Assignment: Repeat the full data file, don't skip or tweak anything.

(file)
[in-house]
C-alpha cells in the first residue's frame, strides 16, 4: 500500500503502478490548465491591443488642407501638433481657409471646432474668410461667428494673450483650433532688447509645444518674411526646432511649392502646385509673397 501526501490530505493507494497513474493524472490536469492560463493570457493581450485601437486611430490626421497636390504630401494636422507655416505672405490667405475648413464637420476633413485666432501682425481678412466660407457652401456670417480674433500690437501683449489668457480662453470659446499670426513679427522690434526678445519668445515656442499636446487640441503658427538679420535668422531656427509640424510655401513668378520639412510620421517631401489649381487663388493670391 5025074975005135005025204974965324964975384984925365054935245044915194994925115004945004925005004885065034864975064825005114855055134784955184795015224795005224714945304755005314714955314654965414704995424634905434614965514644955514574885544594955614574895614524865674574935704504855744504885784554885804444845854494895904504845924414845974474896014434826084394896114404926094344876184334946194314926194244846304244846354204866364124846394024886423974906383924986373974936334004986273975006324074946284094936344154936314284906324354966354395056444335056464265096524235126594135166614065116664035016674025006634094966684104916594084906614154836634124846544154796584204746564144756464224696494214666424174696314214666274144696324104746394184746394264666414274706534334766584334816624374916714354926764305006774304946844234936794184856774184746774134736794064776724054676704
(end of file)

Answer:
[in-house]
C-alpha cells in the first residue's frame, strides 16, 4: 500500500503502478490548465491591443488642407501638433481657409471646432474668410461667428494673450483650433532688447509645444518674411526646432511649392502646385509673397 501526501490530505493507494497513474493524472490536469492560463493570457493581450485601437486611430490626421497636390504630401494636422507655416505672405490667405475648413464637420476633413485666432501682425481678412466660407457652401456670417480674433500690437501683449489668457480662453470659446499670426513679427522690434526678445519668445515656442499636446487640441503658427538679420535668422531656427509640424510655401513668378520639412510620421517631401489649381487663388493670391 5025074975005135005025204974965324964975384984925365054935245044915194994925115004945004925005004885065034864975064825005114855055134784955184795015224795005224714945304755005314714955314654965414704995424634905434614965514644955514574885544594955614574895614524865674574935704504855744504885784554885804444845854494895904504845924414845974474896014434826084394896114404926094344876184334946194314926194244846304244846354204866364124846394024886423974906383924986373974936334004986273975006324074946284094936344154936314284906324354966354395056444335056464265096524235126594135166614065116664035016674025006634094966684104916594084906614154836634124846544154796584204746564144756464224696494214666424174696314214666274144696324104746394184746394264666414274706534334766584334816624374916714354926764305006774304946844234936794184856774184746774134736794064776724054676704